Replacing your patio doors sounds like a simple DIY project. Most doors, after all, come in a standard size. You simply need to find a door that fits the opening, fix the hinges, and you have a new functional door.
It should be a straightforward, step-by-step process, yet it is not unusual for do-it-yourselfers to:
Install their replacement patio doors in backward. This can compromise the security of your home.
Install the door incorrectly. Modern doors feature new technology that improve insulation and energy efficiency. Poor installation can lead to unnecessary leakage that wastes this technology
Accelerate door wear and tear. Poor installation can cause precipitation to settle in areas where it should drain easily, increasing the risk of rot and other damage.
Destroy a new patio door. You could accidentally damage the door during installation by rough handling or by letting a glass door drop to the ground.
Injure themselves during the installation. Many issues can arise including accidental cuts, slips and falls, and stepping on sharp tools.
To protect yourself and your investment, here are some things to avoid when replacing patio doors:
You need to take proper measurements to ensure a proper fit that does not allow heat to escape or let in cold air. But forcing a larger door into a small frame can damage the door and surrounding frame and walls. Make sure you use the right tools, such as measuring tape and a leveller for accuracy.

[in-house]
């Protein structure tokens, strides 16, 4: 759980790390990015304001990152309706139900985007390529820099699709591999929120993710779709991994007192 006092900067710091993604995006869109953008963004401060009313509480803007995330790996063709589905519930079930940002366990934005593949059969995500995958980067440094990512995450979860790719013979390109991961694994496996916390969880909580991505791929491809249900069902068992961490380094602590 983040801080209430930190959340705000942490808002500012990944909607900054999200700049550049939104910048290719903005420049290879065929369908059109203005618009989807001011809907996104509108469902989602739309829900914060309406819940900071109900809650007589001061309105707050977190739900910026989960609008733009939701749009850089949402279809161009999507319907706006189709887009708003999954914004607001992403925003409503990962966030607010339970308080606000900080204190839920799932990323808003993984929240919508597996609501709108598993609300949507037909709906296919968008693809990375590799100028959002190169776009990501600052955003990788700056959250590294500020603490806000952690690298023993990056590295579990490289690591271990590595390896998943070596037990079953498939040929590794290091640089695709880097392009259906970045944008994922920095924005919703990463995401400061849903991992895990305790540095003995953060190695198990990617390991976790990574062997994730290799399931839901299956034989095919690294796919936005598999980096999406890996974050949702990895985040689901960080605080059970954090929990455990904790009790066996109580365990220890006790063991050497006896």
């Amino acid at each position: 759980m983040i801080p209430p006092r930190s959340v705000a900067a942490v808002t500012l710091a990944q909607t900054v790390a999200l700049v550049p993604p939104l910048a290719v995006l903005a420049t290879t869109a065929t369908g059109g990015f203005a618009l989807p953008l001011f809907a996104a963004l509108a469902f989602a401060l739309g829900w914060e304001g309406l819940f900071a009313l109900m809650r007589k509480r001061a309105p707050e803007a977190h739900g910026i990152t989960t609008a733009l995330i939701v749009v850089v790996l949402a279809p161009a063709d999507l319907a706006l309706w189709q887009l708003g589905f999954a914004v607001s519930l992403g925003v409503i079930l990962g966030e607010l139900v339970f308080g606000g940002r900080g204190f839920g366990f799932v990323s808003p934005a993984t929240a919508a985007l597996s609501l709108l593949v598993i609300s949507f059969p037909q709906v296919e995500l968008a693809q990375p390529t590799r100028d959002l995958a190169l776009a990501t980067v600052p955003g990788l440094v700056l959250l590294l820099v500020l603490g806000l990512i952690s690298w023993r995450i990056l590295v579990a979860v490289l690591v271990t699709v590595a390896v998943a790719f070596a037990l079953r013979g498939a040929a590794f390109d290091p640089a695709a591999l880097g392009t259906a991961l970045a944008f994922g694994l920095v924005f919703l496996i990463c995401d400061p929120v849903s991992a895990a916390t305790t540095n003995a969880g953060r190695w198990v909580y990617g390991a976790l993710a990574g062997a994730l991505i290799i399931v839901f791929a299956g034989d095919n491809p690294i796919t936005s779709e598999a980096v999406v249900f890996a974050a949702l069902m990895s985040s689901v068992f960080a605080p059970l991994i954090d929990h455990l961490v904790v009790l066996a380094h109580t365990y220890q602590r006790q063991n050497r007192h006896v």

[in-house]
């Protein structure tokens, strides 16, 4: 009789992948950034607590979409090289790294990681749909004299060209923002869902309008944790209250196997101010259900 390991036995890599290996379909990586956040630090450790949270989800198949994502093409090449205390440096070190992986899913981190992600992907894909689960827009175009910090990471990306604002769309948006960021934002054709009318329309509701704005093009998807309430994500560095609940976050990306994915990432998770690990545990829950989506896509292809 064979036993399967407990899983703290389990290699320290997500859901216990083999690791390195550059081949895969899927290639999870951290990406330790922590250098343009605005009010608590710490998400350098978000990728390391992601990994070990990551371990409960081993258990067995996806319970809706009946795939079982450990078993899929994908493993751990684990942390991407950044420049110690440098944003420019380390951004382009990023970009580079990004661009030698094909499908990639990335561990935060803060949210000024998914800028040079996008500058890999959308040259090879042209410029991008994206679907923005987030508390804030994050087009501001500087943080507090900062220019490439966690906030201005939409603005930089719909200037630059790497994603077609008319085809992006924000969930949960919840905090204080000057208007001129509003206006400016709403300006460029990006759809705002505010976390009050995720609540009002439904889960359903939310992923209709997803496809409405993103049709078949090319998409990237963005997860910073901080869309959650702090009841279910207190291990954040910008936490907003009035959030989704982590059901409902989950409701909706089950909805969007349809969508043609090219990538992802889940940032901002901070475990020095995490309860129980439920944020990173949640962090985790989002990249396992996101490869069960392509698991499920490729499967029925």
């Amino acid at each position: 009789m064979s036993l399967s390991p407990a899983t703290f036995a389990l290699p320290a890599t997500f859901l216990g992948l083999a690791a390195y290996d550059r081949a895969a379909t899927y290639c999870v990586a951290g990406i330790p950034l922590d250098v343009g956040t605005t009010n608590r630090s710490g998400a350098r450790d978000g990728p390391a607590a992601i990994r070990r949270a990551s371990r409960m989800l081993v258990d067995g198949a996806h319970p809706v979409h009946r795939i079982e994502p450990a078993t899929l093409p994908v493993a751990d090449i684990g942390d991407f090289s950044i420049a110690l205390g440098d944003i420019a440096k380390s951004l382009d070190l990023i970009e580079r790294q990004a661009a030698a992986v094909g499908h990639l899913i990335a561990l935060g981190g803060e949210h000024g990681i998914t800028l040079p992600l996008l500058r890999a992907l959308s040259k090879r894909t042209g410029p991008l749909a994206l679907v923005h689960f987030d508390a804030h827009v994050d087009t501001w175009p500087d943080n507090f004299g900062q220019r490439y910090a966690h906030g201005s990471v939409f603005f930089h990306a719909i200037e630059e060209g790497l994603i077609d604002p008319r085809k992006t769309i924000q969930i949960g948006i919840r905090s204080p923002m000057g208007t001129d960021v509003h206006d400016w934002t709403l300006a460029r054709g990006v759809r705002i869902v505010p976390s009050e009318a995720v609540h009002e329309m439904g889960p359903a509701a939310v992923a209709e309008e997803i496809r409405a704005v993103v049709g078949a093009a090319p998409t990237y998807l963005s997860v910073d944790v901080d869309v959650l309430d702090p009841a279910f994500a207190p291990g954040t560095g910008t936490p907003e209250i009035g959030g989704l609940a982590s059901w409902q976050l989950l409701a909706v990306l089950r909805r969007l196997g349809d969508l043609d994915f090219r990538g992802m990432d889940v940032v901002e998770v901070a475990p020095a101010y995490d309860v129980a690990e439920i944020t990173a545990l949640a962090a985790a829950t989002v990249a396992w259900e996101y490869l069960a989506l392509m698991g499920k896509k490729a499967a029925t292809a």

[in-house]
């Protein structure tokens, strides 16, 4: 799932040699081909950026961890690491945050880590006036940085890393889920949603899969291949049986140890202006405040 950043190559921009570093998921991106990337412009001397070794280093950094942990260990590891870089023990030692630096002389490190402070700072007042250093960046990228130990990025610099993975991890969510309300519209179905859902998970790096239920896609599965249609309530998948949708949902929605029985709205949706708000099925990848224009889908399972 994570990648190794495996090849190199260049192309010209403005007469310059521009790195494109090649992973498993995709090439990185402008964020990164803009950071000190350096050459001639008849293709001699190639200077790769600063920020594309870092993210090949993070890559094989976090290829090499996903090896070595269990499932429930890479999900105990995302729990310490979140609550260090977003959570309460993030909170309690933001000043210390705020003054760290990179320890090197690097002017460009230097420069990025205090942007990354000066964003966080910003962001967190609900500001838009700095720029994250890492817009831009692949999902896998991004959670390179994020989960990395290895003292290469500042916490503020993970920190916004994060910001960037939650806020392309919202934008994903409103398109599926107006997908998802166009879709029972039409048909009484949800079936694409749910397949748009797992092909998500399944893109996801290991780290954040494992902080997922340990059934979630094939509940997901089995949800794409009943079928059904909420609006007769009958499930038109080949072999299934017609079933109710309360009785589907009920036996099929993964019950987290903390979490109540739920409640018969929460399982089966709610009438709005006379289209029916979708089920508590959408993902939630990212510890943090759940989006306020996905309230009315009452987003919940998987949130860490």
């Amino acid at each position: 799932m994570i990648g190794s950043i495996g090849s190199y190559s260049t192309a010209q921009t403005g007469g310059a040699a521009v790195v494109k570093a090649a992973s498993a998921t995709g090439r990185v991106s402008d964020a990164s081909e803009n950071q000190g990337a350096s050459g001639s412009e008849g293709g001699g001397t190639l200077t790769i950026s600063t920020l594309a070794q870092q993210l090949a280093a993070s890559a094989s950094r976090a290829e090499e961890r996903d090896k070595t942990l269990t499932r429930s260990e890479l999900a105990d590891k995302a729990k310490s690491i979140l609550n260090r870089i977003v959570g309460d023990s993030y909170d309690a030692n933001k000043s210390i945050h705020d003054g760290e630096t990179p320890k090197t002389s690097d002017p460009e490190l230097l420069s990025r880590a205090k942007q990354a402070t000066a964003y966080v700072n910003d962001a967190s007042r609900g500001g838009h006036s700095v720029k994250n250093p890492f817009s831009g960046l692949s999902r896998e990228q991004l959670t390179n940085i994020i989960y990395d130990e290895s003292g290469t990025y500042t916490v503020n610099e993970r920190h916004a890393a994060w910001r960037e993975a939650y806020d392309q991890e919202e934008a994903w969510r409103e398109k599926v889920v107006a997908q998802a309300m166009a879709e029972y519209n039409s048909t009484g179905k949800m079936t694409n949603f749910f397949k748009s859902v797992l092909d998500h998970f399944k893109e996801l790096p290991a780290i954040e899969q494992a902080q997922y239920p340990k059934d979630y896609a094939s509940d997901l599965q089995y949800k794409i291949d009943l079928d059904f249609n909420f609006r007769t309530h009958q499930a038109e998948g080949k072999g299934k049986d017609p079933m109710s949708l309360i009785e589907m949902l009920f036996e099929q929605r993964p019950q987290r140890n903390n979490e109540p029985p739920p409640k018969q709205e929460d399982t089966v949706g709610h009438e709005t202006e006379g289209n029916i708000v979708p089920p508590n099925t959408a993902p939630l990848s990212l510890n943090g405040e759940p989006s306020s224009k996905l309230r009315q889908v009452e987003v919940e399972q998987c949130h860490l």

Using the wrong hardware
The basic tools for a patio door installation include a drill, a leveller, and a screwdriver. But there are other pieces of hardware to consider. For instance, using very small hinges and screws that can’t handle the load can cause the door to shift and sag. The lack of balance can strain the hinges, jambs, and door frame and cause the entire structure to weaken.
Not checking that the door jamb is flush with the door opening
Skipping this single step will cause you to face serious problems almost instantly. The jamb should be positioned flush against the walls around your door. If it sinks below the surrounding walls, you may need to use a jamb extender to ensure the right position. Conversely, you may need to plane it down if it protrudes too far. Make small adjustments to avoiding overdoing it, especially when planing.
You can skip the hassle by getting your patio doors replaced professionally. If you choose to do it yourself, make sure you follow the installation guidelines. Make sure you install the shims and hinges the right way and that the measurements and levelling are perfect.